Phil Carter of Intel Dump asks, Does the Army need more military police? He gives a reasoned analysis.
So many of the missions the Army has today are to do things that MPs are good at: nation-building, peacekeeping, anti-terrorism/force protection, and other police-style missions. In the Balkans, we've succeeded by hammering square infantry units into round MP holes for a long time, with significant training and institutional costs. I've thought for some time that the right answer would be to create larger, rapidly-deployable MP units that could be used for these kinds of missions. Current practice is to give peacekeeping missions to a large combat unit (e.g. an infantry brigade) with 1-3 MP companies attached in support. The MPs just get used for specialized missions, like riot control, while the infantry do the bulk of the MP-style missions like running checkpoints, patrols, etc. It might make more sense to invert this relationship, and build more MP brigades capable of managing peacekeeping missions with an infantry company as a quick-response force.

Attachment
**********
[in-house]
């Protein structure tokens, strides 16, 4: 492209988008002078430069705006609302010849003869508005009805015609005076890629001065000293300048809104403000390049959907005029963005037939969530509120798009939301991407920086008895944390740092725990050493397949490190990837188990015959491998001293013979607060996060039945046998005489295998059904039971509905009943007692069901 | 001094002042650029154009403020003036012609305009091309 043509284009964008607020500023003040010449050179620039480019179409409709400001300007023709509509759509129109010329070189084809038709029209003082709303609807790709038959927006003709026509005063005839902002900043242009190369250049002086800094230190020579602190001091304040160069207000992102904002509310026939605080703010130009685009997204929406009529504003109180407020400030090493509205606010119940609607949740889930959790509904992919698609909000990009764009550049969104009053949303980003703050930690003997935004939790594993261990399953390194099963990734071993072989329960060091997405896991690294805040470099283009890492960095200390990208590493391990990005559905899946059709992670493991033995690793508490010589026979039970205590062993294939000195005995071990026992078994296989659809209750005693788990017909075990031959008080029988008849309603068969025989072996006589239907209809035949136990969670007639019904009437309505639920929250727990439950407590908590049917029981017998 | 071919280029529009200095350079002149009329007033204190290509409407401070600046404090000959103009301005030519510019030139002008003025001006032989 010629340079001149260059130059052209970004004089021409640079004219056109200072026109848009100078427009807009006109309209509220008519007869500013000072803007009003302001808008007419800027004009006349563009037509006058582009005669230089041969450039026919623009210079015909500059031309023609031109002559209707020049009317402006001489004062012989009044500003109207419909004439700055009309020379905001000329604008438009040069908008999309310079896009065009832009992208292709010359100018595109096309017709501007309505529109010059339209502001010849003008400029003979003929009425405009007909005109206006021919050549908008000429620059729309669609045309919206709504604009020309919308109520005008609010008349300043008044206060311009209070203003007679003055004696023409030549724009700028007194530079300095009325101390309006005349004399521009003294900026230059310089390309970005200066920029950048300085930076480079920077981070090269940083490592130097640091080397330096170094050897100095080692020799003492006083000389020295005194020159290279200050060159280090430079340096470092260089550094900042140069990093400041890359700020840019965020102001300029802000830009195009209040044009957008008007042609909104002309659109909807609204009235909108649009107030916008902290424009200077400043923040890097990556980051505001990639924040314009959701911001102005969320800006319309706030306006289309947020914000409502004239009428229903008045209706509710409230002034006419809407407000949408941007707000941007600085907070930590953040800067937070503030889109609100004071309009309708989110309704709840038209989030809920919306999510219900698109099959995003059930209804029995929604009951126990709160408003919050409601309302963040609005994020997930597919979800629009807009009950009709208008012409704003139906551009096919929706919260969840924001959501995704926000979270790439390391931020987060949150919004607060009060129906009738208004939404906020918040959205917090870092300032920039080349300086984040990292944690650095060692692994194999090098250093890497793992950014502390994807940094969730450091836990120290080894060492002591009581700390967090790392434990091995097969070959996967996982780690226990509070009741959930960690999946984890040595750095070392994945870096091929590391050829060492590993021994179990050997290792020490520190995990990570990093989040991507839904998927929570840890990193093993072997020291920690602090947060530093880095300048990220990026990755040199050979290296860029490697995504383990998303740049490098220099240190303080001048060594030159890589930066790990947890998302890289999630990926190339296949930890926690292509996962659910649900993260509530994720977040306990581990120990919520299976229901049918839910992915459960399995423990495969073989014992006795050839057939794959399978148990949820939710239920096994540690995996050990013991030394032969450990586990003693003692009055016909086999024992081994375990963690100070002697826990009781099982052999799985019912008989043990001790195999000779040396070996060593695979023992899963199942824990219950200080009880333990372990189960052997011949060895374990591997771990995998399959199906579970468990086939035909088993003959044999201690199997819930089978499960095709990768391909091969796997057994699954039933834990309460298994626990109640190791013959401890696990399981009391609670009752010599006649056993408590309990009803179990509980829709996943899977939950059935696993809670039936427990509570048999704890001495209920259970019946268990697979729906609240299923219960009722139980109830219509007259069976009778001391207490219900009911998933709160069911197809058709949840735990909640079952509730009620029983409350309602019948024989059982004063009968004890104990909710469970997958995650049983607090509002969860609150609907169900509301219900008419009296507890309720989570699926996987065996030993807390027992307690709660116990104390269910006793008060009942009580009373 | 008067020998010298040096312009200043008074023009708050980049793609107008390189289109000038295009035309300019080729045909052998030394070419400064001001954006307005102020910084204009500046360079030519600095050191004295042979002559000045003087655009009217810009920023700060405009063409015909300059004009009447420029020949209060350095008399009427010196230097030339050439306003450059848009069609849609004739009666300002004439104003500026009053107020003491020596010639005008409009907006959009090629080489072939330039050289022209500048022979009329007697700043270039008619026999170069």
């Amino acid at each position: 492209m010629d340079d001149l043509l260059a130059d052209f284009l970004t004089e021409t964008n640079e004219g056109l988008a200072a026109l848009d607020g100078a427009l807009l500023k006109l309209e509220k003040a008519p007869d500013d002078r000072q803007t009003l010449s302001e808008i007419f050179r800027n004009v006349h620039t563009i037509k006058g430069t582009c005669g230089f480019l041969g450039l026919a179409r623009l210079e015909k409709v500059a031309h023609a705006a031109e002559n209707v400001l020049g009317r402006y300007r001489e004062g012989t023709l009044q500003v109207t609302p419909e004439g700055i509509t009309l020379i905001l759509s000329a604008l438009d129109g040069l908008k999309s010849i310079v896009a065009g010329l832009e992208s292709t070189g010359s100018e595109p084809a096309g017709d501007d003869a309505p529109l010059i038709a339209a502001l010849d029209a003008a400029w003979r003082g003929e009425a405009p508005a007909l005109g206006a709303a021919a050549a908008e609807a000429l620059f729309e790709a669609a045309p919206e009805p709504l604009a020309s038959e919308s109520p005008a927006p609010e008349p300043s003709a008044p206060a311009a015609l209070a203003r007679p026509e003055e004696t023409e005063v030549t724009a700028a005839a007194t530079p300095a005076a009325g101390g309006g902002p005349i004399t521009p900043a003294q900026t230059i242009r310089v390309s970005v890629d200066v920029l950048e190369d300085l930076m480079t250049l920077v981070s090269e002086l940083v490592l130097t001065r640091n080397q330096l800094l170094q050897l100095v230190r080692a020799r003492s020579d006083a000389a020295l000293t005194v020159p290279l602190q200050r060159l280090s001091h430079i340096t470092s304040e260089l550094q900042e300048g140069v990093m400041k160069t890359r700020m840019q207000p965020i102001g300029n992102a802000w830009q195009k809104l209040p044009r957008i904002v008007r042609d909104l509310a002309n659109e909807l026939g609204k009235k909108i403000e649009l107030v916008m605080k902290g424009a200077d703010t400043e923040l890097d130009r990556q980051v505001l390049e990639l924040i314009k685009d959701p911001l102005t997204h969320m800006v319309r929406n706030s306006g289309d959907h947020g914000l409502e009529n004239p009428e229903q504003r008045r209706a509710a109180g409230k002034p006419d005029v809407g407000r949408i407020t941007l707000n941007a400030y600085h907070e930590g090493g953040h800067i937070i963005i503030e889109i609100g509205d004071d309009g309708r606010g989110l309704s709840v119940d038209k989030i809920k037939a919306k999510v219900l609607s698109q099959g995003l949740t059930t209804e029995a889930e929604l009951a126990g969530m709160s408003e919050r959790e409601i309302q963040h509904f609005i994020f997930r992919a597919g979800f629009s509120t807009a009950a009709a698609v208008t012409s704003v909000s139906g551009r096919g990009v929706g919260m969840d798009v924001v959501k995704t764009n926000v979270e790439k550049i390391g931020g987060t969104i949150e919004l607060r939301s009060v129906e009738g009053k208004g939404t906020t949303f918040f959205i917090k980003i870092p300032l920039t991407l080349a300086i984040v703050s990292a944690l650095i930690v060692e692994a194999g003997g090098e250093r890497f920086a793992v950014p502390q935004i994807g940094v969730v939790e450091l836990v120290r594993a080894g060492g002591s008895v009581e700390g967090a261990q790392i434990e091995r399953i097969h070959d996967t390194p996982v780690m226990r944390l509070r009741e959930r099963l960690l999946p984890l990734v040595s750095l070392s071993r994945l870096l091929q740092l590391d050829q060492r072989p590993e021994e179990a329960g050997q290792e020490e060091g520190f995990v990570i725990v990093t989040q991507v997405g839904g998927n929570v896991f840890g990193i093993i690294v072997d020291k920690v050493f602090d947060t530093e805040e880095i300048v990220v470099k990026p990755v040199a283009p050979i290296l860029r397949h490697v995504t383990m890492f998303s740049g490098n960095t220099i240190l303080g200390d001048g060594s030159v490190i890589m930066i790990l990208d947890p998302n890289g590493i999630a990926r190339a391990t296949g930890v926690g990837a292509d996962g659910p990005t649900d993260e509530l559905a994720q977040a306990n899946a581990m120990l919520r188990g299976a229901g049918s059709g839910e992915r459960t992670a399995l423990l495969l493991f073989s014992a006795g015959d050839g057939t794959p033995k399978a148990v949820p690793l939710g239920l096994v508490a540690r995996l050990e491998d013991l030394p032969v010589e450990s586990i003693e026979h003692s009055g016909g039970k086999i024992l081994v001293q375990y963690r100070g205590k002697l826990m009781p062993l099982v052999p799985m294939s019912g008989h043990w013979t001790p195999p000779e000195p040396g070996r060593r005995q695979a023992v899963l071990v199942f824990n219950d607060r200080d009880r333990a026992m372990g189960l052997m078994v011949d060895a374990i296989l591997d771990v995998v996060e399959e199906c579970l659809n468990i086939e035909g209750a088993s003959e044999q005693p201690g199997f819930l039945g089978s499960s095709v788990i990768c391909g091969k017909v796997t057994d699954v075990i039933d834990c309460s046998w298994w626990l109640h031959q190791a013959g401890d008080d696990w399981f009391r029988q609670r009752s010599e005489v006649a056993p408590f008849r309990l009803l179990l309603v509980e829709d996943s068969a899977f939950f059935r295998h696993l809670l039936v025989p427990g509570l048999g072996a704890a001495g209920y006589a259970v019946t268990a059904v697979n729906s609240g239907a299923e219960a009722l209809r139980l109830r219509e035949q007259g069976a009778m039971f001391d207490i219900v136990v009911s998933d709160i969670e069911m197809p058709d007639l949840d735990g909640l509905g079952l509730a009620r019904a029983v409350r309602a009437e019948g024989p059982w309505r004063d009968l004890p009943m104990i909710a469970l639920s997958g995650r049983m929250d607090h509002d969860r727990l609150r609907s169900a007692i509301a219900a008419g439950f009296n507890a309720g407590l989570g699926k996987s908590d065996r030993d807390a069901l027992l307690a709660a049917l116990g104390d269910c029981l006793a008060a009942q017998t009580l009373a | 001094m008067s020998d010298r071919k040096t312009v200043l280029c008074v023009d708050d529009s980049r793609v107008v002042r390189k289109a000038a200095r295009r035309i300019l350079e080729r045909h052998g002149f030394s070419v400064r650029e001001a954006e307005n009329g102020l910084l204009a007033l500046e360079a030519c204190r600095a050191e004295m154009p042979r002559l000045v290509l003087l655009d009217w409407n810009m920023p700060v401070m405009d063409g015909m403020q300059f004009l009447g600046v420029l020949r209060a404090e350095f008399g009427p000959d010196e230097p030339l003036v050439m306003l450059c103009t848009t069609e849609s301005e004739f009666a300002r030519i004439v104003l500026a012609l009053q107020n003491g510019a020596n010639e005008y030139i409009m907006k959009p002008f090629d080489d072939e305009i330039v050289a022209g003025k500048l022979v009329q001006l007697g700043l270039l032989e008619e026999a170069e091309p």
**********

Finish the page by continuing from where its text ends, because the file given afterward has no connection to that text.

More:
Furthermore, moving units from the reserves to the active force isn't that simple either. It costs money to do so, and it would require an adjustment in the military's end strength (or cutting of personnel from other areas). Privatizing law enforcement on military bases sounds good, but it would have a real impact on MP training. The reason MPs are so good is because they practice their peacekeeping skills every day they're doing law enforcement. Granted, there's a big difference between patrolling Fort Hood and patrolling Baghdad. But there's a lot of similarity too, especially in the abilities to work within restrictive rules of engagement and employ forceful interpersonal communication skills. So it's not clear this is the answer either.